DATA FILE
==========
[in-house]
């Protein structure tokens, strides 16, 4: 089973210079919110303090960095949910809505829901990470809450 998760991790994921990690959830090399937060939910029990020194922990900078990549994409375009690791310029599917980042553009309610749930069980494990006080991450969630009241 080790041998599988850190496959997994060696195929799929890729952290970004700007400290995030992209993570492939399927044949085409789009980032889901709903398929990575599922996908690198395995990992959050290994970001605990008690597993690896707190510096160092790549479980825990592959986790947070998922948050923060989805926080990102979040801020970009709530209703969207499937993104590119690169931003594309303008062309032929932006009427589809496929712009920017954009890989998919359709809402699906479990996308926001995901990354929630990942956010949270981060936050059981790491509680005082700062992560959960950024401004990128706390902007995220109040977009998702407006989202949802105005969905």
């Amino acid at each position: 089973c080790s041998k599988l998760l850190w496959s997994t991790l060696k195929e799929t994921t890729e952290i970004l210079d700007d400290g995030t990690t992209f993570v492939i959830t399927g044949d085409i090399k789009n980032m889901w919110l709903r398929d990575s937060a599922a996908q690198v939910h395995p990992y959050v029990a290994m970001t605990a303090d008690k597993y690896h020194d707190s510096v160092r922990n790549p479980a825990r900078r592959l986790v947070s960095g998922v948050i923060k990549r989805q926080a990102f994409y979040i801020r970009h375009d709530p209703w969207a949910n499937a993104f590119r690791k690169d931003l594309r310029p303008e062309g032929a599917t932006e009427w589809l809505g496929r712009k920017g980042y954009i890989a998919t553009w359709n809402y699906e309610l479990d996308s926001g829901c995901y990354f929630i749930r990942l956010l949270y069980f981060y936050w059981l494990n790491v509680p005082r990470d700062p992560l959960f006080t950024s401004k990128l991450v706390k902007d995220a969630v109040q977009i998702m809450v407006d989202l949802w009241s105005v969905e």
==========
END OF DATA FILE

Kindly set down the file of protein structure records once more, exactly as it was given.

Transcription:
[in-house]
């Protein structure tokens, strides 16, 4: 089973210079919110303090960095949910809505829901990470809450 998760991790994921990690959830090399937060939910029990020194922990900078990549994409375009690791310029599917980042553009309610749930069980494990006080991450969630009241 080790041998599988850190496959997994060696195929799929890729952290970004700007400290995030992209993570492939399927044949085409789009980032889901709903398929990575599922996908690198395995990992959050290994970001605990008690597993690896707190510096160092790549479980825990592959986790947070998922948050923060989805926080990102979040801020970009709530209703969207499937993104590119690169931003594309303008062309032929932006009427589809496929712009920017954009890989998919359709809402699906479990996308926001995901990354929630990942956010949270981060936050059981790491509680005082700062992560959960950024401004990128706390902007995220109040977009998702407006989202949802105005969905």
């Amino acid at each position: 089973c080790s041998k599988l998760l850190w496959s997994t991790l060696k195929e799929t994921t890729e952290i970004l210079d700007d400290g995030t990690t992209f993570v492939i959830t399927g044949d085409i090399k789009n980032m889901w919110l709903r398929d990575s937060a599922a996908q690198v939910h395995p990992y959050v029990a290994m970001t605990a303090d008690k597993y690896h020194d707190s510096v160092r922990n790549p479980a825990r900078r592959l986790v947070s960095g998922v948050i923060k990549r989805q926080a990102f994409y979040i801020r970009h375009d709530p209703w969207a949910n499937a993104f590119r690791k690169d931003l594309r310029p303008e062309g032929a599917t932006e009427w589809l809505g496929r712009k920017g980042y954009i890989a998919t553009w359709n809402y699906e309610l479990d996308s926001g829901c995901y990354f929630i749930r990942l956010l949270y069980f981060y936050w059981l494990n790491v509680p005082r990470d700062p992560l959960f006080t950024s401004k990128l991450v706390k902007d995220a969630v109040q977009i998702m809450v407006d989202l949802w009241s105005v969905e």